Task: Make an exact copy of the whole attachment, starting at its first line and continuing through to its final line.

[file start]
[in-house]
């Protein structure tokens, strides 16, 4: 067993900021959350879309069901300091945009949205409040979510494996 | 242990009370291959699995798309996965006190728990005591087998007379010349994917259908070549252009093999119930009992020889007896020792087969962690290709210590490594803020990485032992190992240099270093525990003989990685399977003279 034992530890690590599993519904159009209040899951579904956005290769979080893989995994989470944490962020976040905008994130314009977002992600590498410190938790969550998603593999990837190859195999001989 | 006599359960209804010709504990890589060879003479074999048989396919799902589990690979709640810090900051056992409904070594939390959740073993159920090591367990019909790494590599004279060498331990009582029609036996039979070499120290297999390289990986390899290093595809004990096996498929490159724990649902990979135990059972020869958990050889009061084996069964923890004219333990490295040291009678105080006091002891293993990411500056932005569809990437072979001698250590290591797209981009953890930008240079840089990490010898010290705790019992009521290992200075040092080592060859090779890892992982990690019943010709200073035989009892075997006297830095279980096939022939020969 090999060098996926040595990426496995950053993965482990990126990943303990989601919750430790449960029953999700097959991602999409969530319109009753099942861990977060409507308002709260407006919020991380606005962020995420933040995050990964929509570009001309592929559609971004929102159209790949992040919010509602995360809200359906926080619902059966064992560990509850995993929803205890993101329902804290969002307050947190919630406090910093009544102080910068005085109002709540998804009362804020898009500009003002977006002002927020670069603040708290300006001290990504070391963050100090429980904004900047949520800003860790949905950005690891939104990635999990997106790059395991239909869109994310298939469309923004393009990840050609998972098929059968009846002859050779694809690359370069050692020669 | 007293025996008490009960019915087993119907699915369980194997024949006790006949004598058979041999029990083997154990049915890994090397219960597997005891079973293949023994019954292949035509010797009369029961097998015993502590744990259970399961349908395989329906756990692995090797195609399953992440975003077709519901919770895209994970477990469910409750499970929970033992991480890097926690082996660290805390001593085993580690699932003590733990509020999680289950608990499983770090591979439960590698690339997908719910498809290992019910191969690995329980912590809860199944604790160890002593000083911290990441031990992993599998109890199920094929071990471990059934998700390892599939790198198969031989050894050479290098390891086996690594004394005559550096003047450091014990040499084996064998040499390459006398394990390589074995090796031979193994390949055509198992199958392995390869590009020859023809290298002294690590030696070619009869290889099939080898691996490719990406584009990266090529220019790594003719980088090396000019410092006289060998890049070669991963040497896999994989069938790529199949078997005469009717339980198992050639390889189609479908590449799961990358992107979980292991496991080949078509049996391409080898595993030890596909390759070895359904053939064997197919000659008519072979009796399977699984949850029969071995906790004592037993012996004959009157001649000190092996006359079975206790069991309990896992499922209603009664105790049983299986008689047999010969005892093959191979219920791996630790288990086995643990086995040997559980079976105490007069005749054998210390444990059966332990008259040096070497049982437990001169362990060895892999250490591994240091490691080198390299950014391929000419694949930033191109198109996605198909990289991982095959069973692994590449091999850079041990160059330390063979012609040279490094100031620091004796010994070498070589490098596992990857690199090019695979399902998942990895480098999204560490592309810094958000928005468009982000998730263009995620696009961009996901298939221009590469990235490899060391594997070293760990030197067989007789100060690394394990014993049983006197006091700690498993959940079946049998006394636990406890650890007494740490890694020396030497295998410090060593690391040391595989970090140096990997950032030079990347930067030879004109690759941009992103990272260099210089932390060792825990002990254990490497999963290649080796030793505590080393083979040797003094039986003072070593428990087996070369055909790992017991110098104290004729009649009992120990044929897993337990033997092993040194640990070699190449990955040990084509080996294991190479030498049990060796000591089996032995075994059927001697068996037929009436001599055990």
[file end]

[in-house]
């Protein structure tokens, strides 16, 4: 067993900021959350879309069901300091945009949205409040979510494996 | 242990009370291959699995798309996965006190728990005591087998007379010349994917259908070549252009093999119930009992020889007896020792087969962690290709210590490594803020990485032992190992240099270093525990003989990685399977003279 034992530890690590599993519904159009209040899951579904956005290769979080893989995994989470944490962020976040905008994130314009977002992600590498410190938790969550998603593999990837190859195999001989 | 006599359960209804010709504990890589060879003479074999048989396919799902589990690979709640810090900051056992409904070594939390959740073993159920090591367990019909790494590599004279060498331990009582029609036996039979070499120290297999390289990986390899290093595809004990096996498929490159724990649902990979135990059972020869958990050889009061084996069964923890004219333990490295040291009678105080006091002891293993990411500056932005569809990437072979001698250590290591797209981009953890930008240079840089990490010898010290705790019992009521290992200075040092080592060859090779890892992982990690019943010709200073035989009892075997006297830095279980096939022939020969 090999060098996926040595990426496995950053993965482990990126990943303990989601919750430790449960029953999700097959991602999409969530319109009753099942861990977060409507308002709260407006919020991380606005962020995420933040995050990964929509570009001309592929559609971004929102159209790949992040919010509602995360809200359906926080619902059966064992560990509850995993929803205890993101329902804290969002307050947190919630406090910093009544102080910068005085109002709540998804009362804020898009500009003002977006002002927020670069603040708290300006001290990504070391963050100090429980904004900047949520800003860790949905950005690891939104990635999990997106790059395991239909869109994310298939469309923004393009990840050609998972098929059968009846002859050779694809690359370069050692020669 | 007293025996008490009960019915087993119907699915369980194997024949006790006949004598058979041999029990083997154990049915890994090397219960597997005891079973293949023994019954292949035509010797009369029961097998015993502590744990259970399961349908395989329906756990692995090797195609399953992440975003077709519901919770895209994970477990469910409750499970929970033992991480890097926690082996660290805390001593085993580690699932003590733990509020999680289950608990499983770090591979439960590698690339997908719910498809290992019910191969690995329980912590809860199944604790160890002593000083911290990441031990992993599998109890199920094929071990471990059934998700390892599939790198198969031989050894050479290098390891086996690594004394005559550096003047450091014990040499084996064998040499390459006398394990390589074995090796031979193994390949055509198992199958392995390869590009020859023809290298002294690590030696070619009869290889099939080898691996490719990406584009990266090529220019790594003719980088090396000019410092006289060998890049070669991963040497896999994989069938790529199949078997005469009717339980198992050639390889189609479908590449799961990358992107979980292991496991080949078509049996391409080898595993030890596909390759070895359904053939064997197919000659008519072979009796399977699984949850029969071995906790004592037993012996004959009157001649000190092996006359079975206790069991309990896992499922209603009664105790049983299986008689047999010969005892093959191979219920791996630790288990086995643990086995040997559980079976105490007069005749054998210390444990059966332990008259040096070497049982437990001169362990060895892999250490591994240091490691080198390299950014391929000419694949930033191109198109996605198909990289991982095959069973692994590449091999850079041990160059330390063979012609040279490094100031620091004796010994070498070589490098596992990857690199090019695979399902998942990895480098999204560490592309810094958000928005468009982000998730263009995620696009961009996901298939221009590469990235490899060391594997070293760990030197067989007789100060690394394990014993049983006197006091700690498993959940079946049998006394636990406890650890007494740490890694020396030497295998410090060593690391040391595989970090140096990997950032030079990347930067030879004109690759941009992103990272260099210089932390060792825990002990254990490497999963290649080796030793505590080393083979040797003094039986003072070593428990087996070369055909790992017991110098104290004729009649009992120990044929897993337990033997092993040194640990070699190449990955040990084509080996294991190479030498049990060796000591089996032995075994059927001697068996037929009436001599055990």